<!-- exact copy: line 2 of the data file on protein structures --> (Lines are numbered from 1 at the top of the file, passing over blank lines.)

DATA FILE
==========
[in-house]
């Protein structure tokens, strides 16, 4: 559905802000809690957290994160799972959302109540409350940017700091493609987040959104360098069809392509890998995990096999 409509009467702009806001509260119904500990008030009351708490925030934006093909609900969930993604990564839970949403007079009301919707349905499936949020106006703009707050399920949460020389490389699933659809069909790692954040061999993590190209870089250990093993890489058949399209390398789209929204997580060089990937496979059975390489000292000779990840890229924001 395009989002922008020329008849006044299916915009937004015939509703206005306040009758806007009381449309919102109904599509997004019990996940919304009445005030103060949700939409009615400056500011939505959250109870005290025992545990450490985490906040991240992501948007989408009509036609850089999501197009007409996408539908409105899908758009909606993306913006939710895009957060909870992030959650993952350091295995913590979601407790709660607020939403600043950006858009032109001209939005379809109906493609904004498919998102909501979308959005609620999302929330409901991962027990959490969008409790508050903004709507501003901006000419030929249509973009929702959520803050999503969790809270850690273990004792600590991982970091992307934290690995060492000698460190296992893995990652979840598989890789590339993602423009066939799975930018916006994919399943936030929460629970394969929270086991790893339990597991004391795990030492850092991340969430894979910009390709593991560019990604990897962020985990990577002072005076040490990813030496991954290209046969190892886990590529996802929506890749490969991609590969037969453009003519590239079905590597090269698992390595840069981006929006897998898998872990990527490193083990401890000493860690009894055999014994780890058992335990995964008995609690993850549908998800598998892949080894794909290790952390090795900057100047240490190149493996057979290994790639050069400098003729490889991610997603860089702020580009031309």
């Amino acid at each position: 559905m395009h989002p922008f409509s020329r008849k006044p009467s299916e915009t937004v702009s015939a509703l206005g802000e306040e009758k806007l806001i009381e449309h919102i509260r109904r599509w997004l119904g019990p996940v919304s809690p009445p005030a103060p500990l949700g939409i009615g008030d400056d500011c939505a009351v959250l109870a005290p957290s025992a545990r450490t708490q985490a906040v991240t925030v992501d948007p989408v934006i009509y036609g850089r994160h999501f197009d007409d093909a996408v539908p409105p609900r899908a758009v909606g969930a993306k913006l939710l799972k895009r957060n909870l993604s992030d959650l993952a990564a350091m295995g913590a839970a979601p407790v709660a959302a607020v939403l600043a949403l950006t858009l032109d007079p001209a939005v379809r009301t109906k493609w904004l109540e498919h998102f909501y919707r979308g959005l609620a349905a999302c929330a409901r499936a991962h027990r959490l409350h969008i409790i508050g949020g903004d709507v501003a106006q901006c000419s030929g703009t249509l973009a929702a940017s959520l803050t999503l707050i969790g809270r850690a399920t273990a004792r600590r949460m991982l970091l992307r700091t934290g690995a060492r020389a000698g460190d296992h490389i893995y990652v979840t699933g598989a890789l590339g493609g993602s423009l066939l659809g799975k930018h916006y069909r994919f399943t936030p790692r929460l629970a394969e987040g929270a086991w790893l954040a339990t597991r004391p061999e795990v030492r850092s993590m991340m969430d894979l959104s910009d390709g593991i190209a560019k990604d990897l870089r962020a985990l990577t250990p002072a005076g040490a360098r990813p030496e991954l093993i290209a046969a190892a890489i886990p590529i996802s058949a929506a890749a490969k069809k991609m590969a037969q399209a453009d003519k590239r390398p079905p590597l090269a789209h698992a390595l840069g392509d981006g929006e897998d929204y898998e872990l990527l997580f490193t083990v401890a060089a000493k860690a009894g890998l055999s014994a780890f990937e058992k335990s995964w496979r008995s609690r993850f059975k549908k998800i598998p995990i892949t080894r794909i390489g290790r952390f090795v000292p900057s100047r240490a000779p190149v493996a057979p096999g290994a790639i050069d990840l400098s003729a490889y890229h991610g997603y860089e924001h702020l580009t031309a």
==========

């Protein structure tokens, strides 16, 4: 559905802000809690957290994160799972959302109540409350940017700091493609987040959104360098069809392509890998995990096999 409509009467702009806001509260119904500990008030009351708490925030934006093909609900969930993604990564839970949403007079009301919707349905499936949020106006703009707050399920949460020389490389699933659809069909790692954040061999993590190209870089250990093993890489058949399209390398789209929204997580060089990937496979059975390489000292000779990840890229924001 395009989002922008020329008849006044299916915009937004015939509703206005306040009758806007009381449309919102109904599509997004019990996940919304009445005030103060949700939409009615400056500011939505959250109870005290025992545990450490985490906040991240992501948007989408009509036609850089999501197009007409996408539908409105899908758009909606993306913006939710895009957060909870992030959650993952350091295995913590979601407790709660607020939403600043950006858009032109001209939005379809109906493609904004498919998102909501979308959005609620999302929330409901991962027990959490969008409790508050903004709507501003901006000419030929249509973009929702959520803050999503969790809270850690273990004792600590991982970091992307934290690995060492000698460190296992893995990652979840598989890789590339993602423009066939799975930018916006994919399943936030929460629970394969929270086991790893339990597991004391795990030492850092991340969430894979910009390709593991560019990604990897962020985990990577002072005076040490990813030496991954290209046969190892886990590529996802929506890749490969991609590969037969453009003519590239079905590597090269698992390595840069981006929006897998898998872990990527490193083990401890000493860690009894055999014994780890058992335990995964008995609690993850549908998800598998892949080894794909290790952390090795900057100047240490190149493996057979290994790639050069400098003729490889991610997603860089702020580009031309």